“Our organizational mission, rooted in caring for the common good, is strengthened through our annual Community Grants Program." shared Sr. Abby Newton, Vice President of Mission Integration for St. Joseph’s Medical Center. "This year's award recipients are partnering with us to address the root causes of poor health outcomes and we look forward to the impact they will make through their programming."
Grant funds are used to provide services to underserved populations, specifically in priority neighborhoods identified in the tri-annual Community Health Needs Assessment. Organizations that receive grant funding are working collaboratively to address identified needs and to identify sustainable ways to continue to deliver impactful community services for the most vulnerable San Joaquin County residents.
Since the Community Grants Program’s inception in 1990, St. Joseph’s has distributed nearly $4 million in grant funding to deserving nonprofit community benefit organizations with an interest in building healthier communities by improving health and living conditions.
St. Joseph’s Medical Center annually sets aside revenues from operations to fund the community grant awards.
The following four projects were awarded funding this year, with each grant recipient working in partnership with other community organizations.
Boys & Girls Clubs at Sierra Vista: Triple Play - A Game Plan for the Mind, Body and Soul Program
Triple Play is a comprehensive health and wellness program that will provide 100 youth with the critical skills to eat smart, stay fit, and form positive relationships for a healthy future.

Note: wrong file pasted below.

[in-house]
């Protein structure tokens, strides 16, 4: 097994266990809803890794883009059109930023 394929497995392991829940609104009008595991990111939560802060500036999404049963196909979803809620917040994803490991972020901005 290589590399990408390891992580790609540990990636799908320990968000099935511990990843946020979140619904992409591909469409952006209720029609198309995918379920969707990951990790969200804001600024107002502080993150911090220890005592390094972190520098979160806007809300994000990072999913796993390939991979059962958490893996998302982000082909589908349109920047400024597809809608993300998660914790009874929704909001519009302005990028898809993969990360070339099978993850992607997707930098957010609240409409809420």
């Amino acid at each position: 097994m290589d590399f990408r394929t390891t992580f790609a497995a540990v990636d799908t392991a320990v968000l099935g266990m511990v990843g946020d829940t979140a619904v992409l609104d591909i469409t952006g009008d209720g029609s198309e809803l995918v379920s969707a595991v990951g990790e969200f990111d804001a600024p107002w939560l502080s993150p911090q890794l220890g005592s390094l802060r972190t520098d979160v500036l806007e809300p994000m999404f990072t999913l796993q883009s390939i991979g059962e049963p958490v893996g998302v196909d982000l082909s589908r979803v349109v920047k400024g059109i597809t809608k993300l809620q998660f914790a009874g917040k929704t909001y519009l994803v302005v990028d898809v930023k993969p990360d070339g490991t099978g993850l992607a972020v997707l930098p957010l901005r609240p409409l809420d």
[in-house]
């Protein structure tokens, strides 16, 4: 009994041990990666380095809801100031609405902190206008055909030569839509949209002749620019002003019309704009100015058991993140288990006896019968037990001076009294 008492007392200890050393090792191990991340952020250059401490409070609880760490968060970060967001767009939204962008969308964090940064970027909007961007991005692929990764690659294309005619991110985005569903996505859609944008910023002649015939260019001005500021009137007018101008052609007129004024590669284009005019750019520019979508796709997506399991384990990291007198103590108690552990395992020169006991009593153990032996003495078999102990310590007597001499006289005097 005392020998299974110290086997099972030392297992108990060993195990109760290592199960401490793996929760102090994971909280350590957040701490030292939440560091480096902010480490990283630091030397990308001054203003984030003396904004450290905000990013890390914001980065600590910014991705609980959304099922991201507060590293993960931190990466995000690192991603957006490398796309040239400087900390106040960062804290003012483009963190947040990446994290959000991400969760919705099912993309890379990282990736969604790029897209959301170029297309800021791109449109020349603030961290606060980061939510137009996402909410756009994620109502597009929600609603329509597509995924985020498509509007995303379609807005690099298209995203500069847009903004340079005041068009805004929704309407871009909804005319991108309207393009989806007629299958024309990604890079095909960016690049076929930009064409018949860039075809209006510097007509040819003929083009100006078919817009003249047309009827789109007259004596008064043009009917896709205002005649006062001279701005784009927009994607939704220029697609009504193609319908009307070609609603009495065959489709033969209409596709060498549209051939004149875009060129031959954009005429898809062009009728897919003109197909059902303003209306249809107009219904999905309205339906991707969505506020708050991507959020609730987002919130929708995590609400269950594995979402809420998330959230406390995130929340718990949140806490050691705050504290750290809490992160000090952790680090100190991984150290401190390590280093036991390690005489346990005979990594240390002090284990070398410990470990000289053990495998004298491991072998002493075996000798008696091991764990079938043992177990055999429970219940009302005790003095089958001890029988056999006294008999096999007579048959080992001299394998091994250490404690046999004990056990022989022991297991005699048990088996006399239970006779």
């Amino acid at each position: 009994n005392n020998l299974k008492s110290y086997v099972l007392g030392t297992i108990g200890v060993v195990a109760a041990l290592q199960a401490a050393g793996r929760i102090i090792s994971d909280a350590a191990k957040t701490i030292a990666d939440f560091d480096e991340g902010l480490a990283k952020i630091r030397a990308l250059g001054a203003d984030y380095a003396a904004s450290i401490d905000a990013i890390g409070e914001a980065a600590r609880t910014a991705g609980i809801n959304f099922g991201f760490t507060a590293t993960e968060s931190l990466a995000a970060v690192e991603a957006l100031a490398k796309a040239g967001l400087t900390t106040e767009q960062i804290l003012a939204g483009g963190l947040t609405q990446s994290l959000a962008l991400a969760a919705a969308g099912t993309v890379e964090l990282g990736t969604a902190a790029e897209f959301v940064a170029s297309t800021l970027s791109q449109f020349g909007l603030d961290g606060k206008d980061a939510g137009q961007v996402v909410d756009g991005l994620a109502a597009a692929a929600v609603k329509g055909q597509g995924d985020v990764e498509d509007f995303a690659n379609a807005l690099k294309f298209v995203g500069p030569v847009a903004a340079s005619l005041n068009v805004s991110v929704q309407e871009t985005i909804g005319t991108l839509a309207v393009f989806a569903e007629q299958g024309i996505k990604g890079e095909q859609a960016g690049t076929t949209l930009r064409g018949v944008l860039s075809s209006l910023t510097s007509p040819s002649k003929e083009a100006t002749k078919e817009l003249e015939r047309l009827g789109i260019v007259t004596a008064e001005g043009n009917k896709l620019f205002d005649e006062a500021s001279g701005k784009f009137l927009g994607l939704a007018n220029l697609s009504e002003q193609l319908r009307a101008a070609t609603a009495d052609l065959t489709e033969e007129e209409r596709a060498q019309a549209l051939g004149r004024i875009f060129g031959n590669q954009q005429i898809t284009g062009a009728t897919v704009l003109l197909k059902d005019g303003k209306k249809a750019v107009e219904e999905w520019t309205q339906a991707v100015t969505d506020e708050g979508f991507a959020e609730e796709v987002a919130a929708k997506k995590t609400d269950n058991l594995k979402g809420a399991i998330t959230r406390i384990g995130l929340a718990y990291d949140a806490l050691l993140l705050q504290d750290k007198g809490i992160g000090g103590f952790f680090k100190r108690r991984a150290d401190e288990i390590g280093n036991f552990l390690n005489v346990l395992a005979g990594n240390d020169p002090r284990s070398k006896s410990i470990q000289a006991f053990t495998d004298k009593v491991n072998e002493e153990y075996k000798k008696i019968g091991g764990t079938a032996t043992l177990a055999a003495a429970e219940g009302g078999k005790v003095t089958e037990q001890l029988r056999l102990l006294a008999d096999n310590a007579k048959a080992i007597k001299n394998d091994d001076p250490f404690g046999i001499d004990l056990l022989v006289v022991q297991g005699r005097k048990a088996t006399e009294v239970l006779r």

Black Urban Farmers Association (BUFA): The Healthy Corner Store Project
The Healthy Corner Store Project will deliver low-cost fresh, nutrient-rich fruits and vegetables weekly to corner stores in South Stockton for 12 months. BUFA will also host quarterly mobile markets with food demonstrations and health education in low access areas.
Little Manilla Rising: DAWN (Decreasing Asthma Within Neighborhoods) Project
DAWN is an asthma mitigation program that offers in-home assessments, education, and referrals for families to access both social and health care services through Community Health Workers.
The Edible Schoolyard Project:
The Edible Schoolyard will help transform a six-acre farm in South Stockton into a vibrant community garden and teaching kitchen so that students and families from across San Joaquin County can engage with food and nature in a meaningful, culturally relevant way.
For more information about Dignity Health’s Community Grants Program visit dignityhealth.org/about-us/community-health/grant-programs/community-grants. To arrange for an interview, please contact Michelle Willow at [email protected].